The Fantastic Foreskin

"I'm wearing it right now," John Long says. "But I didn't wear it most of the day yesterday."

The 27-year-old bookstore employee is talking about the device attached to his circumcised penis, beneath his clothes. Picture a miniature silicone lampshade with a handle on the wide end. It's cupping the head of his johnson, and the skin of the shaft is pulled forward over it. An elastic band runs from the handle to a knee brace, applying constant tension to the skin on the penis, stretching it forward, coaxing it to grow.

The device can pinch or get bunched up at times, but overall, it's an effective vehicle for Long's mission, which is to create a faux-foreskin out of existing shaft skin. The device is called the TLC Tugger, and Long bought it online from its inventor, an engineer in suburban Chicago. The Tugger's motto is: Improving the world, one penis at a time.

Long's wife, Melissa, discovered the site after the subject of circumcision came up on an online parenting forum. When one guy introduced himself by saying he was restoring his foreskin, Melissa was intrigued. She did some research on her own, finding that there were many different contraptions out there. The TLC Tugger Web site jumped out at her for one simple reason: It features an instructional video, with the inventor stuffing his junk into the lamp shades. (Melissa's initial reaction describes it best: "I cannot believe this guy is putting this thing on his thing.")

But what started out as an amusement for the couple soon turned serious. They felt their eyes opening to the allegations on the anti-circumcision Web sites: Decreased sensitivity among cut men; "mutilation" in general; sexual partners of uncircumcised men raving about the superiority of "intact" guys.

"I got kind of pissed off," John says. "The more I learned, the more angry I got."

His anger is shared by quite a few. Since there is virtually no effective procedure to surgically restore foreskin (see "The Fantastic Foreskin: Under the Knife"), Long and others have had to find alternatives — which ultimately don't restore foreskin at all, but give some "restorers" the feeling they are making themselves whole.

Since the dawn of the modern restoring movement in the early '80s, thousands of men have attached what look like Inquisition-era torture devices to their privates in order to reclaim what they feel was butchered at birth. Progress is slow and the equipment is embarrassingly cumbersome, but proponents say it is worth it.

The anti-circ community got the sad news February 13: Clifford Spooner, a pioneer in the restoration movement, died of cancer in Washington state. According to the obit on the International Coalition for Genital Integrity's Web site, Spooner cofounded Brothers United for Future Foreskin (BUFF) in 1982.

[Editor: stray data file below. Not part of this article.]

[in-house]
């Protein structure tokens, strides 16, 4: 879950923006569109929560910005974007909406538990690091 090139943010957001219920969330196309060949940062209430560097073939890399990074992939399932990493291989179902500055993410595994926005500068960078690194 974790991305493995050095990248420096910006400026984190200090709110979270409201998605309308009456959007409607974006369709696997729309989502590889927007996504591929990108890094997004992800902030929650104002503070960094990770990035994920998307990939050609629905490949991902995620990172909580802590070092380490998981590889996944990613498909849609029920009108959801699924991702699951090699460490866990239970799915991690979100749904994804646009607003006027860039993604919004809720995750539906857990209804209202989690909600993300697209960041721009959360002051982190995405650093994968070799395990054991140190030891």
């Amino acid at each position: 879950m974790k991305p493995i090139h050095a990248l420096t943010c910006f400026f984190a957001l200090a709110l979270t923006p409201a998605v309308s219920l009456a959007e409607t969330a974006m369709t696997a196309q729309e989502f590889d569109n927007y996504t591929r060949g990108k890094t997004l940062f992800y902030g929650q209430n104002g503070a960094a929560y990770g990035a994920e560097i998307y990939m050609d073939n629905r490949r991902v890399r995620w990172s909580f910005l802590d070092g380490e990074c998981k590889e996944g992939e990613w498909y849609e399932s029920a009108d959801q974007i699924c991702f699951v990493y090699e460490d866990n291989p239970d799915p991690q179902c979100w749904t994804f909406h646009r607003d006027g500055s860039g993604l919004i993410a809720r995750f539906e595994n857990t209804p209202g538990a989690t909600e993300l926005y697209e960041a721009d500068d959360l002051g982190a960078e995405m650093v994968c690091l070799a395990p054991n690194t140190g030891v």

Spooner's disdain for circumcision sparked when his mother had him circumcised at age ten, according to the obit — which does not state the reason for the delayed procedure.

Spooner would grow up to advocate, along with his compatriots at BUFF, a restoration method whereby the skin of the shaft is stretched over the head and taped in place. (In cases where the tape wouldn't stick, BUFF suggested, you could "paint the skin with tincture of benzoin, which is also known as friar's balsam").

Ten years later, BUFF was eclipsed by the San Francisco-based National Organization for the Restoration of Men and other anti-circ sites, perhaps due in part to BUFF's debunking the importance of penile hygiene: "Contrary to the old wives' tale, it is not necessary to wash the penis every day."

But the term "foreskin restoration" is misleading, since all these men are doing is stretching existing shaft skin.

A quick aside for Foreskin 101 (in a nutshell): The foreskin is an elastic sheath consisting of an outer layer of "regular" skin and an inner layer of mucous membrane, like the underside of the eyelid. The foreskin keeps the glans covered and lubricated, and retracts when the penis is erect. "Intactivists" believe the foreskin is rich in nerve endings that are severed upon circumcision. The debate over the merits of circumcision doesn't exist only among the general public — many doctors are divided on the subject, battling each other with studies that take opposing views on circumcision's protection against HIV, cancer, urinary tract infections and other problems.

In 1999, the American Academy of Pediatrics issued a policy statement on circumcision that was also adopted by the American Medical Association: "Existing scientific evidence demonstrates potential medical benefits of newborn male circumcision; however, these data are not sufficient to recommend routine neonatal circumcision. In circumstances in which there are potential benefits and risks, yet the procedure is not essential to the child's current well-being, parents should determine what is in the best interest of the child." (Because of doctors' general lack of interest in foreskin restoration, there do not appear to be any studies on the efficacy of restored foreskin warding off disease).

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Contributor Craig Malisow covers crooks, quacks, animal abusers, elected officials, and other assorted people for the Houston Press.
Contact: Craig Malisow